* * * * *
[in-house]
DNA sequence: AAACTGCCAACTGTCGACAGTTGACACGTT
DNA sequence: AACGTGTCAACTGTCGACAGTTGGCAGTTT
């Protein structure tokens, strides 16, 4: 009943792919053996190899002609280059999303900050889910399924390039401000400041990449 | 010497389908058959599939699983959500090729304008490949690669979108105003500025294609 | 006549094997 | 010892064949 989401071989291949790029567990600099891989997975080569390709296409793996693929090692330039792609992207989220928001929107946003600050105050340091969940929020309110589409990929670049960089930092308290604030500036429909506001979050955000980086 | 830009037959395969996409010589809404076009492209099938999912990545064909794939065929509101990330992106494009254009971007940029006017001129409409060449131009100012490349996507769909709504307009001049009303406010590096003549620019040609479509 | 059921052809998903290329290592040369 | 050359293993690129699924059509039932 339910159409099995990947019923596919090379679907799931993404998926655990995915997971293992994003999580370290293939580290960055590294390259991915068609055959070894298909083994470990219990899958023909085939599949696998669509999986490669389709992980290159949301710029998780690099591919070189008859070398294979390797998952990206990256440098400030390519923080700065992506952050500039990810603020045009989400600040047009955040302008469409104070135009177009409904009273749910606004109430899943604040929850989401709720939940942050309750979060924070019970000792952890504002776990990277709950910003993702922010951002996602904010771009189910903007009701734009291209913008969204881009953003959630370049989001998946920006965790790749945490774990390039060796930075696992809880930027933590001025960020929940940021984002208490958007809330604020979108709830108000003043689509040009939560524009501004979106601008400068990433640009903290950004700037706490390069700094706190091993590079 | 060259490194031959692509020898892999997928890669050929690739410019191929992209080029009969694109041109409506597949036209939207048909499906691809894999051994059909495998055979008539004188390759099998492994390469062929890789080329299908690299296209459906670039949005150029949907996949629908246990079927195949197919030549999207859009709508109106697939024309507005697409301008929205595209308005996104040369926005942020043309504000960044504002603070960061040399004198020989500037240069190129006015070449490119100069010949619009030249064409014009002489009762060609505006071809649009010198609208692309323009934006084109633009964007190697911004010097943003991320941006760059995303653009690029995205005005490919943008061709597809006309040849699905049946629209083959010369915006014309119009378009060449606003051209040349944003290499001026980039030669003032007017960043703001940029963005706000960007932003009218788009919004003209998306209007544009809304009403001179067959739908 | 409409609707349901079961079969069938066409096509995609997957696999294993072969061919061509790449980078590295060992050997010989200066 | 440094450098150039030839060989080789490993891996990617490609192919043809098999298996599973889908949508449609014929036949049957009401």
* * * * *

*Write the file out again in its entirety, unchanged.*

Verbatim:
[in-house]
DNA sequence: AAACTGCCAACTGTCGACAGTTGACACGTT
DNA sequence: AACGTGTCAACTGTCGACAGTTGGCAGTTT
């Protein structure tokens, strides 16, 4: 009943792919053996190899002609280059999303900050889910399924390039401000400041990449 | 010497389908058959599939699983959500090729304008490949690669979108105003500025294609 | 006549094997 | 010892064949 989401071989291949790029567990600099891989997975080569390709296409793996693929090692330039792609992207989220928001929107946003600050105050340091969940929020309110589409990929670049960089930092308290604030500036429909506001979050955000980086 | 830009037959395969996409010589809404076009492209099938999912990545064909794939065929509101990330992106494009254009971007940029006017001129409409060449131009100012490349996507769909709504307009001049009303406010590096003549620019040609479509 | 059921052809998903290329290592040369 | 050359293993690129699924059509039932 339910159409099995990947019923596919090379679907799931993404998926655990995915997971293992994003999580370290293939580290960055590294390259991915068609055959070894298909083994470990219990899958023909085939599949696998669509999986490669389709992980290159949301710029998780690099591919070189008859070398294979390797998952990206990256440098400030390519923080700065992506952050500039990810603020045009989400600040047009955040302008469409104070135009177009409904009273749910606004109430899943604040929850989401709720939940942050309750979060924070019970000792952890504002776990990277709950910003993702922010951002996602904010771009189910903007009701734009291209913008969204881009953003959630370049989001998946920006965790790749945490774990390039060796930075696992809880930027933590001025960020929940940021984002208490958007809330604020979108709830108000003043689509040009939560524009501004979106601008400068990433640009903290950004700037706490390069700094706190091993590079 | 060259490194031959692509020898892999997928890669050929690739410019191929992209080029009969694109041109409506597949036209939207048909499906691809894999051994059909495998055979008539004188390759099998492994390469062929890789080329299908690299296209459906670039949005150029949907996949629908246990079927195949197919030549999207859009709508109106697939024309507005697409301008929205595209308005996104040369926005942020043309504000960044504002603070960061040399004198020989500037240069190129006015070449490119100069010949619009030249064409014009002489009762060609505006071809649009010198609208692309323009934006084109633009964007190697911004010097943003991320941006760059995303653009690029995205005005490919943008061709597809006309040849699905049946629209083959010369915006014309119009378009060449606003051209040349944003290499001026980039030669003032007017960043703001940029963005706000960007932003009218788009919004003209998306209007544009809304009403001179067959739908 | 409409609707349901079961079969069938066409096509995609997957696999294993072969061919061509790449980078590295060992050997010989200066 | 440094450098150039030839060989080789490993891996990617490609192919043809098999298996599973889908949508449609014929036949049957009401």